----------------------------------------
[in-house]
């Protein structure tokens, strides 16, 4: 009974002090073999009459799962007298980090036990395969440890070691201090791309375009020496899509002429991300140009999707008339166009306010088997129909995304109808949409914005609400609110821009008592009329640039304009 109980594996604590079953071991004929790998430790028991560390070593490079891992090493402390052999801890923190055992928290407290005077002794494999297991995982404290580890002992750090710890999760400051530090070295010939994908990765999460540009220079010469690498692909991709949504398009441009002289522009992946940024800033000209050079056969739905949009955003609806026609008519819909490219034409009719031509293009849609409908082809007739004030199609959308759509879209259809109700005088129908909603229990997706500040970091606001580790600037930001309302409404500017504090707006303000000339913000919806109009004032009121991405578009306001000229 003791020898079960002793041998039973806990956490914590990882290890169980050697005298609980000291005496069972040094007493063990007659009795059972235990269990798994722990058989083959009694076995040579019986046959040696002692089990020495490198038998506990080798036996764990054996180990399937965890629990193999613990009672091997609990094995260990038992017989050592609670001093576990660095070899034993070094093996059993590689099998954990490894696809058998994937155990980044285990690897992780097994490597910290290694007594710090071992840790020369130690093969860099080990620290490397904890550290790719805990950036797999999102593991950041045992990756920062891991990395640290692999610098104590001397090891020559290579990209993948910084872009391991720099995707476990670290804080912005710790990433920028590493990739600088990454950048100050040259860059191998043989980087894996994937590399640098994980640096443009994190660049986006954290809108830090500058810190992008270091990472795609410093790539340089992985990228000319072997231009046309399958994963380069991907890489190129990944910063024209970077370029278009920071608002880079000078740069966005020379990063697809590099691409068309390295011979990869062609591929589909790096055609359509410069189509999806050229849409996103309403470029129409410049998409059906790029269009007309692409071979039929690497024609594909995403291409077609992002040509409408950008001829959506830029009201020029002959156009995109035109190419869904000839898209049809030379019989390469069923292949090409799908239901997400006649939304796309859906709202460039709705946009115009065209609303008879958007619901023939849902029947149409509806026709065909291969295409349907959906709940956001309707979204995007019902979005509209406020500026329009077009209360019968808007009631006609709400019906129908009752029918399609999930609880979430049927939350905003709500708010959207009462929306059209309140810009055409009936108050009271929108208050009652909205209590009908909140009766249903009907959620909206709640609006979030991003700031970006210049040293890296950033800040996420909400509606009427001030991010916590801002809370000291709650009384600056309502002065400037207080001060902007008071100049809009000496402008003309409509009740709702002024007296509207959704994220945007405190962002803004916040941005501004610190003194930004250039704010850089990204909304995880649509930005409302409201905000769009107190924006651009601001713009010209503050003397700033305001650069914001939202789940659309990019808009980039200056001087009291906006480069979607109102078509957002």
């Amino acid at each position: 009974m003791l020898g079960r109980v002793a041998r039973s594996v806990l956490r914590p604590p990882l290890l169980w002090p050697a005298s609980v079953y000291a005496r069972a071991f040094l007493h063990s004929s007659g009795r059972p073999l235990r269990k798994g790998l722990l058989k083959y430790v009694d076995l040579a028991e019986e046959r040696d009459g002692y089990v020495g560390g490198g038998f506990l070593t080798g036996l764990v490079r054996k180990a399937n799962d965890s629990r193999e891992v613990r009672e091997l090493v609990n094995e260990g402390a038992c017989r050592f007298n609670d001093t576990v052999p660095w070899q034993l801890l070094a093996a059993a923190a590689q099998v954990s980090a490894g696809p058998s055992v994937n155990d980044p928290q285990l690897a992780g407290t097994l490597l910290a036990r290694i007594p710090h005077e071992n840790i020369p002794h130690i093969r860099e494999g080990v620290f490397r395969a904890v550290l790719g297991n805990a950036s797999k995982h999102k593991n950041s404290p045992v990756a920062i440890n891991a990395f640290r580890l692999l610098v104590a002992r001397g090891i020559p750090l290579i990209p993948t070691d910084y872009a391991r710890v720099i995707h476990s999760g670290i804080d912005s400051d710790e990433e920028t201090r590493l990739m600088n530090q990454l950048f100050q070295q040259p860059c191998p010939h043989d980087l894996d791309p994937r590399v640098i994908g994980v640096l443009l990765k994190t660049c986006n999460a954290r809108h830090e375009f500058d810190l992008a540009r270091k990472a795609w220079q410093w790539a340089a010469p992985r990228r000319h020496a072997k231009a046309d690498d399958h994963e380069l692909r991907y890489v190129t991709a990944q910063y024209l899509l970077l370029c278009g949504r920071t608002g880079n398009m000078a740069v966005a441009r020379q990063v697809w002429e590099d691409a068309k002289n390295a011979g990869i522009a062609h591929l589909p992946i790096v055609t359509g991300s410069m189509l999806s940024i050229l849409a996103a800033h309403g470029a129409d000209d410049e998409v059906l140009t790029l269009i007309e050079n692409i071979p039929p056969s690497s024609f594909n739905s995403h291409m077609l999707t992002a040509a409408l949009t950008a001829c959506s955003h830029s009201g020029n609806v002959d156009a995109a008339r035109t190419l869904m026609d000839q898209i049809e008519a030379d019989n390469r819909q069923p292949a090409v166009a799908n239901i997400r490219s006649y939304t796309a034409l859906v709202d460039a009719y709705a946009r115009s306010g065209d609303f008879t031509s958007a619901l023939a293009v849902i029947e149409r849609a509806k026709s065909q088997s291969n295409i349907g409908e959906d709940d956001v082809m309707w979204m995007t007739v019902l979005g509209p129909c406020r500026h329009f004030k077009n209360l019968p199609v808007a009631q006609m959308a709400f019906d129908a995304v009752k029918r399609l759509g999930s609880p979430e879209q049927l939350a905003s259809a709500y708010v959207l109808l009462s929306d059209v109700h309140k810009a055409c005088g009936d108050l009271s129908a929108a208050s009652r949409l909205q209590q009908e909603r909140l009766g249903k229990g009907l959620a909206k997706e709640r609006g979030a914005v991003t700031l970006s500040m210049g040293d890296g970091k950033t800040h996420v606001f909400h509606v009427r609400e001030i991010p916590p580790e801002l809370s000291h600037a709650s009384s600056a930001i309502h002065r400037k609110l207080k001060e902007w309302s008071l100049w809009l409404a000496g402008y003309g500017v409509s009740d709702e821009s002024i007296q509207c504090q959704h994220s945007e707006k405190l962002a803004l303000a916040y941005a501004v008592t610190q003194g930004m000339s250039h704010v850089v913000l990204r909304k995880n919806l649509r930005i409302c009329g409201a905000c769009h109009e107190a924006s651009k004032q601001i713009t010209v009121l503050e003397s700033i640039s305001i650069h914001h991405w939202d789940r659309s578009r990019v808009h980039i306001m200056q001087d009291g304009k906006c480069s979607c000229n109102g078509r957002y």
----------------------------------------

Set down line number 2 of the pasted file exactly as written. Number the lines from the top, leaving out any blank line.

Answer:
């Protein structure tokens, strides 16, 4: 009974002090073999009459799962007298980090036990395969440890070691201090791309375009020496899509002429991300140009999707008339166009306010088997129909995304109808949409914005609400609110821009008592009329640039304009 109980594996604590079953071991004929790998430790028991560390070593490079891992090493402390052999801890923190055992928290407290005077002794494999297991995982404290580890002992750090710890999760400051530090070295010939994908990765999460540009220079010469690498692909991709949504398009441009002289522009992946940024800033000209050079056969739905949009955003609806026609008519819909490219034409009719031509293009849609409908082809007739004030199609959308759509879209259809109700005088129908909603229990997706500040970091606001580790600037930001309302409404500017504090707006303000000339913000919806109009004032009121991405578009306001000229 003791020898079960002793041998039973806990956490914590990882290890169980050697005298609980000291005496069972040094007493063990007659009795059972235990269990798994722990058989083959009694076995040579019986046959040696002692089990020495490198038998506990080798036996764990054996180990399937965890629990193999613990009672091997609990094995260990038992017989050592609670001093576990660095070899034993070094093996059993590689099998954990490894696809058998994937155990980044285990690897992780097994490597910290290694007594710090071992840790020369130690093969860099080990620290490397904890550290790719805990950036797999999102593991950041045992990756920062891991990395640290692999610098104590001397090891020559290579990209993948910084872009391991720099995707476990670290804080912005710790990433920028590493990739600088990454950048100050040259860059191998043989980087894996994937590399640098994980640096443009994190660049986006954290809108830090500058810190992008270091990472795609410093790539340089992985990228000319072997231009046309399958994963380069991907890489190129990944910063024209970077370029278009920071608002880079000078740069966005020379990063697809590099691409068309390295011979990869062609591929589909790096055609359509410069189509999806050229849409996103309403470029129409410049998409059906790029269009007309692409071979039929690497024609594909995403291409077609992002040509409408950008001829959506830029009201020029002959156009995109035109190419869904000839898209049809030379019989390469069923292949090409799908239901997400006649939304796309859906709202460039709705946009115009065209609303008879958007619901023939849902029947149409509806026709065909291969295409349907959906709940956001309707979204995007019902979005509209406020500026329009077009209360019968808007009631006609709400019906129908009752029918399609999930609880979430049927939350905003709500708010959207009462929306059209309140810009055409009936108050009271929108208050009652909205209590009908909140009766249903009907959620909206709640609006979030991003700031970006210049040293890296950033800040996420909400509606009427001030991010916590801002809370000291709650009384600056309502002065400037207080001060902007008071100049809009000496402008003309409509009740709702002024007296509207959704994220945007405190962002803004916040941005501004610190003194930004250039704010850089990204909304995880649509930005409302409201905000769009107190924006651009601001713009010209503050003397700033305001650069914001939202789940659309990019808009980039200056001087009291906006480069979607109102078509957002």